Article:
Bankers blamed for the global financial crisis will see their pay packages limited under a blueprint for steering the international economy towards recovery, it emerged yesterday.
But finance ministers from both rich and developing countries failed to agree a controversial French-German plan to impose a cap on the amount financial sector workers can receive in bonus payments in future.
Although the cap proposal was thrown out in the face of objections from the Americans and the British, the G20 agreed a "clawback" scheme to ensure that bonuses are linked to the long-term success of deals and could be forfeited if they fail to deliver over a period of years.
Ministers also pledged to keep in place stimulus measures to boost the global economy, warning that the fledgling recovery which provided the backdrop to their meeting was by no means assured.
A joint communiqué issued by the ministers said fiscal and monetary policy will stay "expansionary" for as long as is needed to reduce the chances of a double-dip recession after the worst financial crisis since the Second World War.
"Financial markets are stabilising and the global economy is improving, but we do remain cautious about the outlook for growth and jobs," said the Chancellor, Alistair Darling, who hosted the London meeting.
"We agreed we would continue to implement our necessary support measures – including monetary and fiscal policies – consistent with price stability and long-term fiscal sustainability till recovery is secured."
The International Monetary Fund has said the global economy is beginning a sluggish recovery from its worst recession since the war, raising its estimate for global economic growth in 2010 to 2.5 per cent, from an April projection of 1.9 per cent.
"The financial system is showing signs of repair," said the US Treasury Secretary, Timothy Geithner. "Growth is now under way. However, we still face significant challenges ahead."
But, despite the unity displayed in the joint communiqué, there were significant divisions behind the scenes. Before the summit, Germany and France had pushed for more discussion of a so-called "exit strategy" from the massive stimulus measures, arguing that spending measures have taken government debt to dangerously high levels. However, they backed away from the issue in London. But both nations maintained demands for action on bonuses to curb the excessive risk they claim propelled the world into crisis.
On the eve of the summit, the French Finance Minister, Christine Lagarde said guaranteed bonuses were not acceptable – a hard-line position that conflicted sharply with the stance taken by Mr Darling. When he was confronted with the revelation that the new head of the bailed-out bank RBS's retail branch network, Brian Hartzer, was given a "golden hello" of 1,990,000 free shares worth nearly £1m when he joined from an Australian bank last month, the Chancellor said: "In terms of signing-on bonuses, I am afraid they are part and parcel [of the banking industry]."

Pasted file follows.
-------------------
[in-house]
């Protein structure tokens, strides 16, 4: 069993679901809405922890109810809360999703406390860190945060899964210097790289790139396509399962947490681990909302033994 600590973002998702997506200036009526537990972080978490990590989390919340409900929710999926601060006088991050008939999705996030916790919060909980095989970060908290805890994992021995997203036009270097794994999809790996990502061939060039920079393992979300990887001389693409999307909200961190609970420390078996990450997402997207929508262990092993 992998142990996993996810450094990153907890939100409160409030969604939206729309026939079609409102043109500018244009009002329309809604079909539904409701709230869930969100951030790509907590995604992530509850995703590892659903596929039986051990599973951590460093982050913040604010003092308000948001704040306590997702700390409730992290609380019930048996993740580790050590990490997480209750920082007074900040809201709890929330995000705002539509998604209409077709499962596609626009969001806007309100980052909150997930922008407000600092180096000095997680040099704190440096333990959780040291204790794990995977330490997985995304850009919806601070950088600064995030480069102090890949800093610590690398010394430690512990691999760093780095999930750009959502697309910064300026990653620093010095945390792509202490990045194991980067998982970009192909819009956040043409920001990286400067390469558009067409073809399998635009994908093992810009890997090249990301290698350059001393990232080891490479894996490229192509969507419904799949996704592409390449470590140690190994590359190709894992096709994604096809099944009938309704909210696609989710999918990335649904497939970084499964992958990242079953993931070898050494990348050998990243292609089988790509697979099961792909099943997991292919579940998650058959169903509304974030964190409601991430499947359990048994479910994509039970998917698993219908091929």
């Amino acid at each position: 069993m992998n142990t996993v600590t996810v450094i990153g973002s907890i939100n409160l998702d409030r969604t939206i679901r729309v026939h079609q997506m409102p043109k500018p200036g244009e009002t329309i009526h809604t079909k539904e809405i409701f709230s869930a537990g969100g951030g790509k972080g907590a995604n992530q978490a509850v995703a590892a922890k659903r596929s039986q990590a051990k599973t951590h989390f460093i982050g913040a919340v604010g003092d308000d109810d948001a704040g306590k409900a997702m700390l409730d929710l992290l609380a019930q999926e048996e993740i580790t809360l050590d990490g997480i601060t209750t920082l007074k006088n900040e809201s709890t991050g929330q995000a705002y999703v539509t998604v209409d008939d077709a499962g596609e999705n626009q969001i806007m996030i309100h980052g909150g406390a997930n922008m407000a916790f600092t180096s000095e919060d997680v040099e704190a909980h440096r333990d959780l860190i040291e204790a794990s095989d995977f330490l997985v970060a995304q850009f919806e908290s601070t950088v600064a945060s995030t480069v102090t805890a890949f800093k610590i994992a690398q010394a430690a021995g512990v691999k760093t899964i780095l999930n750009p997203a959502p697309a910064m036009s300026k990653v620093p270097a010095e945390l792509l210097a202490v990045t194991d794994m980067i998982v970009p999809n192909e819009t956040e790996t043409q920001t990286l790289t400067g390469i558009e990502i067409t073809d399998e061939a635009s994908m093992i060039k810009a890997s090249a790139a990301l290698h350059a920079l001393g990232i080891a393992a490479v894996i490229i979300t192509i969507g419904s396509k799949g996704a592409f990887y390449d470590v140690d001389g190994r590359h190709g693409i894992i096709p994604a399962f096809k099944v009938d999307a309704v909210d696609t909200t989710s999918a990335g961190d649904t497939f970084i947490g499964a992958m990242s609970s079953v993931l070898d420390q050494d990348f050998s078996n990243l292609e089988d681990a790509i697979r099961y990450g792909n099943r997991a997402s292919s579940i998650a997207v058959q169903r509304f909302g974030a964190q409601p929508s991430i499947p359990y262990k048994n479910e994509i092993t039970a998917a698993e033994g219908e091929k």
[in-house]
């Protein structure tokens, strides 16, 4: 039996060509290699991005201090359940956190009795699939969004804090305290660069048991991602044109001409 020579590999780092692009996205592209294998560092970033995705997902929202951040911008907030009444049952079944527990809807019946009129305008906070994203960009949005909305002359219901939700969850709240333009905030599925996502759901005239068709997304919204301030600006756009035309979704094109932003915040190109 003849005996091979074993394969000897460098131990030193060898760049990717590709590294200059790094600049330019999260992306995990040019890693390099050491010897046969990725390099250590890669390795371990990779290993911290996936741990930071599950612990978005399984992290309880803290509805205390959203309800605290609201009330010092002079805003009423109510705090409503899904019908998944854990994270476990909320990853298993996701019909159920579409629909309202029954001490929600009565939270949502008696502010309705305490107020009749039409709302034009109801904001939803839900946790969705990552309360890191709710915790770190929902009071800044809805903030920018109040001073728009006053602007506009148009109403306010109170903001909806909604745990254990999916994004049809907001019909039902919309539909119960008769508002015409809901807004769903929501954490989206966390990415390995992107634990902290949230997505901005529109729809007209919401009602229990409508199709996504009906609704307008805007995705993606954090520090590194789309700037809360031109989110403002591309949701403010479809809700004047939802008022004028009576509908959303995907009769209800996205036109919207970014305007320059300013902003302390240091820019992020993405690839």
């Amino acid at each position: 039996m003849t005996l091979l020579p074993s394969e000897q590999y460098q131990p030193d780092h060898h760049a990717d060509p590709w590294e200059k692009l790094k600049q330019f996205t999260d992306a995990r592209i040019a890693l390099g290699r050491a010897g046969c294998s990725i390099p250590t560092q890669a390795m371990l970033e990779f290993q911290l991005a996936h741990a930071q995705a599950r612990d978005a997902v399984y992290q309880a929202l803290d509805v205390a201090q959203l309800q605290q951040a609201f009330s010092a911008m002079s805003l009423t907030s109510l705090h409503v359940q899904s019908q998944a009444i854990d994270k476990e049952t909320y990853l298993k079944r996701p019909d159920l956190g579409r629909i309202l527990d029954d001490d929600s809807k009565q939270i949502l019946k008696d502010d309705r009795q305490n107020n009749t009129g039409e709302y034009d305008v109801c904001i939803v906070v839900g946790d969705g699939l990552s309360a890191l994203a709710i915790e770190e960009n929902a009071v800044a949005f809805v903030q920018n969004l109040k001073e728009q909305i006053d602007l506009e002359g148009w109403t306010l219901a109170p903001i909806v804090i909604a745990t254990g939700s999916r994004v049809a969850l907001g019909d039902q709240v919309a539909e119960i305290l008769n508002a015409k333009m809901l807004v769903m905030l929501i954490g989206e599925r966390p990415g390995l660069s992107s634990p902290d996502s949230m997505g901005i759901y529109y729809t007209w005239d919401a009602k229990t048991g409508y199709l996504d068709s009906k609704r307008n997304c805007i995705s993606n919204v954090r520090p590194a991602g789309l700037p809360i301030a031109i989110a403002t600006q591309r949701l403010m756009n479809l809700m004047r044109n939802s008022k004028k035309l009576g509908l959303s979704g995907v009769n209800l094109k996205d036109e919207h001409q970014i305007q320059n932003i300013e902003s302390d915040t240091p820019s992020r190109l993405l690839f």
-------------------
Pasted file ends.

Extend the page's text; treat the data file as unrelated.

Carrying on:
After the summit, Mr Darling said the new clawback measures would make sure that institutions "are focused on long-term sustainability and strength". He said there must be no more cases in which "people are rewarded for reckless behaviour".
The Financial Stability Board, an international body established at the London summit of G20 leaders in April, was given the task of drawing up practical proposals for implementation at the leaders' meeting in Pittsburgh on 24-25 September.
The US had tried to put the focus of the London meeting, a preparatory gathering for the leaders' summit, on its proposal for a new international accord to increase banks' capital reserves. The US wants to establish stronger international standards for the reserves banks are required to hold to cover potential loan losses.
Going into the meeting, Mr Geithner wanted to reach agreement on an accord by the end of 2010, with implementation by the end of 2012. The communiqué did not directly address that plan, but called for rapid progress in developing stronger prudential regulation, including a requirement that banks hold more and better capital once recovery is assured.
Gordon Brown won support for his push to take tougher action against tax havens, with the G20 agreeing to a March 2010 deadline to start sanctions against those places that refuse to comply with new transparency rules agreed at the G20 leaders' summit in London earlier this year.
The G20 also reaffirmed its commitment to reform of the World Bank and the IMF to give developing countries a great say on those bodies.Reuse content